Challenge on the foundations: education crisis in Latin America

COVID-19 disrupted industries all over the world and education is no exception. School closures in Latin America linger, with some having started to partially open and alternating between in-person and remote learning in the past few months.


This situation diminishes the progress made in the last two decades in one of the globe’s more unequal regions to recede. Even with this progress, Latin America and the Caribbean faced a learning crisis before the pandemic. A greater focus on education in Latin America is long overdue. Structural issues are coming to light now more with the pandemic; however, they are not recent. Solutions should be tailored for each country since the region is not homogenous, even though many of these issues are common denominators.


According to the World Bank, learning poverty, the percentage of 10-year-olds that cannot read or understand simple text, was already high at 51 percent before the pandemic, in a region which also had the world’s widest inequity in student access to quality education. This is epitomized by Brazil, where learning poverty in the state of São Paulo was 27 percent, reaching 70 percent in the state of Maranhão. In addition, the gap between public and private education is significant since the resources available for each are not the same.


With at least 15 percent expected not to ever go back to school, the pandemic has deepened one of the region’s main challenges. And those who do return will have lost valuable months of education. Moreover, with schools closed, many children lost access to a relatively safe environment at a time when the deteriorated economic condition at home makes it a hard place to be. Some might have to endure increased stress, domestic violence and interrupted services that many children receive in schools, including meals for 10 million students in the region. These are clear examples of the dramatic impact of school closures on students’ physical, mental, and emotional health.


In addition, school closures reduce female labour participation and increase the gender wage gap. Those whose family income are lowest are the hardest hit as well as other vulnerable groups like ethnic minorities, and persons with disabilities. Studies suggest significant losses, particularly for the aforementioned groups. Importance of schools also stems from learning opportunities provided to children in poor households, eliminating one of their few options for escaping poverty.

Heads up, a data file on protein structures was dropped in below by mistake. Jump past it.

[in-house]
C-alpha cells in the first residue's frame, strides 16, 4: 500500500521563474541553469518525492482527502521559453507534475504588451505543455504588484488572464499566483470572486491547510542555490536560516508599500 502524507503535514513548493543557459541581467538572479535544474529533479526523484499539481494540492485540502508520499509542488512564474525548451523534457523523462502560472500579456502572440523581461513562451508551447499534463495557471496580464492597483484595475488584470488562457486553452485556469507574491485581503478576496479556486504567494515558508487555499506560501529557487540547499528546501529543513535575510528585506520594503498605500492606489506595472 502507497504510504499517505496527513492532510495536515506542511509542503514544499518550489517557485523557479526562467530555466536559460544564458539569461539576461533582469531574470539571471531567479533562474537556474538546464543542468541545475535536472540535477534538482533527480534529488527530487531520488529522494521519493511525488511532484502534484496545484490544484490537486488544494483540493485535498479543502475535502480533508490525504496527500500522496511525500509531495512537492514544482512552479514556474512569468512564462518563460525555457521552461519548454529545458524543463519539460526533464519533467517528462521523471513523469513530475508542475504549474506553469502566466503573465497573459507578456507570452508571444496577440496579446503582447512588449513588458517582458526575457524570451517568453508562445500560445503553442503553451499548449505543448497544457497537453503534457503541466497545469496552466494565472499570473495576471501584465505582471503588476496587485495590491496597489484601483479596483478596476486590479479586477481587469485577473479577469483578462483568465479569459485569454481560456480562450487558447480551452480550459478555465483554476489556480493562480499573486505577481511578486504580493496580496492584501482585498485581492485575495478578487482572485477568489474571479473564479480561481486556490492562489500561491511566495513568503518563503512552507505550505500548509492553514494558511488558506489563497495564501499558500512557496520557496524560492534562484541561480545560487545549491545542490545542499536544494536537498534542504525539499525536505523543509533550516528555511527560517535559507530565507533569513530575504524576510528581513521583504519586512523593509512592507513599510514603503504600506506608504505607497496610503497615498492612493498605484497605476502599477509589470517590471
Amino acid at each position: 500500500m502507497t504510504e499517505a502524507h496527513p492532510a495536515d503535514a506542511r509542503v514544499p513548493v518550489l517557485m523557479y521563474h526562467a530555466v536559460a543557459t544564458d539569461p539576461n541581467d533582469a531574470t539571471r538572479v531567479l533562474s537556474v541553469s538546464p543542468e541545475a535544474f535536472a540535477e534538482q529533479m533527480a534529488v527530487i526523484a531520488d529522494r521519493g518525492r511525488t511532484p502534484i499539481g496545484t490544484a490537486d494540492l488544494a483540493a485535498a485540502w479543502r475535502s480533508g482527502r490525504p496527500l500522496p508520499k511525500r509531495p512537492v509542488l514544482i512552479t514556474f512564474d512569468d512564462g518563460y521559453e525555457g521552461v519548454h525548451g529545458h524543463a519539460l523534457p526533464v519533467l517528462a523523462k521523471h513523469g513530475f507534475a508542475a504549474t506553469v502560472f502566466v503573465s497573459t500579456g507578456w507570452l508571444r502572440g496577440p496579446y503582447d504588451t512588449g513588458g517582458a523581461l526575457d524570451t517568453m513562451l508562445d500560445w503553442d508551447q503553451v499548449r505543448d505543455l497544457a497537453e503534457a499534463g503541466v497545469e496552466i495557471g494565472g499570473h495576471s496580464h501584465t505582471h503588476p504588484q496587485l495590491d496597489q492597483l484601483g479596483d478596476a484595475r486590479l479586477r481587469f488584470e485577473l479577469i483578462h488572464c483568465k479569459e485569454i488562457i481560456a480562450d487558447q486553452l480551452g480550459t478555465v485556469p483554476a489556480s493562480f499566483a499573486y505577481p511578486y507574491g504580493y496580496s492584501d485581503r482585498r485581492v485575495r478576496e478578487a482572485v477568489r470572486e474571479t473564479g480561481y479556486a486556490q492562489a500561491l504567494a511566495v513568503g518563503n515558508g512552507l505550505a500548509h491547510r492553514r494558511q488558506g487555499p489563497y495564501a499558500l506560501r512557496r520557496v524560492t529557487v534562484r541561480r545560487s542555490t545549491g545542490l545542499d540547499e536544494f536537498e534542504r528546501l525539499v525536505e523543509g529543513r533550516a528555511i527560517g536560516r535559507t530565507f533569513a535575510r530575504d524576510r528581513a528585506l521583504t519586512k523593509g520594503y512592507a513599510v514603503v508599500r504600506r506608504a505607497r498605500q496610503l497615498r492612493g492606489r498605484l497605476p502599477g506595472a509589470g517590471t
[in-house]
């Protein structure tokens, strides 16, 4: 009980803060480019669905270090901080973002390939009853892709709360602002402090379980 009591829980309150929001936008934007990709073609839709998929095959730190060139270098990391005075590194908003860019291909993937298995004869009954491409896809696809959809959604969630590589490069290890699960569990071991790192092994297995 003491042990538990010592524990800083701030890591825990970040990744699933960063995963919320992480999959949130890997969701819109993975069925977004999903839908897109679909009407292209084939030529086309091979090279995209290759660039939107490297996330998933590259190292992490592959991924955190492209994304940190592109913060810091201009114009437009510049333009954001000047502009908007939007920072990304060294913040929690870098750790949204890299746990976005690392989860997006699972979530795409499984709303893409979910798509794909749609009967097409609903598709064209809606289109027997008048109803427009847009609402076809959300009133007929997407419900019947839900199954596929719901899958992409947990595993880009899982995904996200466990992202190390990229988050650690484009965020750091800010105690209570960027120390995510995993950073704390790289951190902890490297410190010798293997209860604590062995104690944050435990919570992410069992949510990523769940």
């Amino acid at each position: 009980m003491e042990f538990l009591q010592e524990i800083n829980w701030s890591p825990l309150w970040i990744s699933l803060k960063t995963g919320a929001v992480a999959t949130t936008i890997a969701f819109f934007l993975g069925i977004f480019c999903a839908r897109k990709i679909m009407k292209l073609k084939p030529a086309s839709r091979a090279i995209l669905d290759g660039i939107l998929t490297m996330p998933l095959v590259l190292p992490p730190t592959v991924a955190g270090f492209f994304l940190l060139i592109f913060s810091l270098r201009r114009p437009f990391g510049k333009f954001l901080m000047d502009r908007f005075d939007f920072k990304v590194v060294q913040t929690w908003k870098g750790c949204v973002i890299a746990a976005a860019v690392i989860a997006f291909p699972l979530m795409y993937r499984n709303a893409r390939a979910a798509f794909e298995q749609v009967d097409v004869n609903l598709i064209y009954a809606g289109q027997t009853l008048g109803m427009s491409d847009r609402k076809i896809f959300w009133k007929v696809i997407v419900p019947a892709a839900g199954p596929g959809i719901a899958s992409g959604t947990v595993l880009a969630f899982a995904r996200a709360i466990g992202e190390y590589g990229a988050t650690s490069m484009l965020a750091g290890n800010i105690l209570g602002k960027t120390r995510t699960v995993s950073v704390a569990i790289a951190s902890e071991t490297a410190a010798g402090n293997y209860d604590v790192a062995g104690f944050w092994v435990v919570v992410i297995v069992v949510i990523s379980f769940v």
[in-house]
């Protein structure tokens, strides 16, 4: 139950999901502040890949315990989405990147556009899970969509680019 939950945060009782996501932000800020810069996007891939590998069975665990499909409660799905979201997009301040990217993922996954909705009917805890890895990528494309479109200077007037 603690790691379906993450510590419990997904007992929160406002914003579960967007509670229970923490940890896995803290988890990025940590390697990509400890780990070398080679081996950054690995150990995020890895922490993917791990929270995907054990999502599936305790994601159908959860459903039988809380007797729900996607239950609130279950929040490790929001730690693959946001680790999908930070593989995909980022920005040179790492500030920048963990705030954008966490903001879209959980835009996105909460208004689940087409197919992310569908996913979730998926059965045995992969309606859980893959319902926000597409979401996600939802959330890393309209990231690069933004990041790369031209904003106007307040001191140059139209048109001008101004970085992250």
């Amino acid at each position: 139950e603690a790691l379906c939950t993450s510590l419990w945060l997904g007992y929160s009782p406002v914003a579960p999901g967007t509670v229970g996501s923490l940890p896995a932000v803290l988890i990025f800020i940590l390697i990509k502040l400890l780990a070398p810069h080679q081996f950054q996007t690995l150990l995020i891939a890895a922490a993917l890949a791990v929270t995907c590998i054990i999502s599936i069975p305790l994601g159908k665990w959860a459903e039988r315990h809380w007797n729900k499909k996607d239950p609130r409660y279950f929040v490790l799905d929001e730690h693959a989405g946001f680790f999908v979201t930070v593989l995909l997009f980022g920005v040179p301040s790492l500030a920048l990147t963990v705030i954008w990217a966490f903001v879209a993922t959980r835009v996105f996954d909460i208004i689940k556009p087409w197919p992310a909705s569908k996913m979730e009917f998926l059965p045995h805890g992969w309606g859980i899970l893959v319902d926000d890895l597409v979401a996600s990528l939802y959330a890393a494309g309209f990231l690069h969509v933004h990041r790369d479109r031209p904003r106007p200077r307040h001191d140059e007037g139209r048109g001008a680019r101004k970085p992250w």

Although the pandemic has taken an excruciating toll all over the world, by some measures Latin America has been hit harder and most importantly longer. For many children and youth in the region, schools are not simply the place where they learn. It symbolizes a place where they can still be children, something work may take from them if they decide or become obliged to enter the workforce.


The different degrees of access to digital education prompted most countries to implement different forms of remote learning which combined online methods with TV, radio, and the distribution of learning materials (e.g., Pakistan and Sierra Leone). However, the absence of teachers in the learning process is felt, and social skills that come with interaction, dwindle.


Moving forward, the digital divide needs to be addressed to provide connectivity to poor households, without losing sight of the in-person return as soon as the pandemic allows.


One first step is to recognize that despite efforts to implement a variety of multi-platform remote learning programs and initiatives there is a learning loss caused by school closures. Diagnosing the situation allows for more effective solutions. The multiple demands spurred by the pandemic are faced with scarce resources given that the crisis has also hit the already battered economies in most of those countries, making the creation of carefully tailored public policy an even more pressing issue.


As reported by the Inter-American Development Bank, a proper resource allocation has the potential to shrink the gap between students of different socio-economic levels, while the use of resources in areas proven to have worked, like investment in teachers, is key to recovery in the education realm.

Studies have suggested that schools are not major sites of contagion, but it is hard for countries in Latin America to make classrooms safe since they tend to be overcrowded. In keeping with the UNESCO, UNICEF, World Bank, and World Food Programme framework for reopening schools, “school reopenings must be safe and consistent with each country's overall COVID-19 health response, with all reasonable measures taken to protect students, staff, teachers, and their families.” What is necessary is readymade plans to implement as soon as a window of opportunity opens and maximize those instances, as well as bolstering efforts to improve remote learning methods and connectivity in case of new closings. It is of paramount importance that schools are at the forefront of openings, being that millions of childrens’ futures depend on it.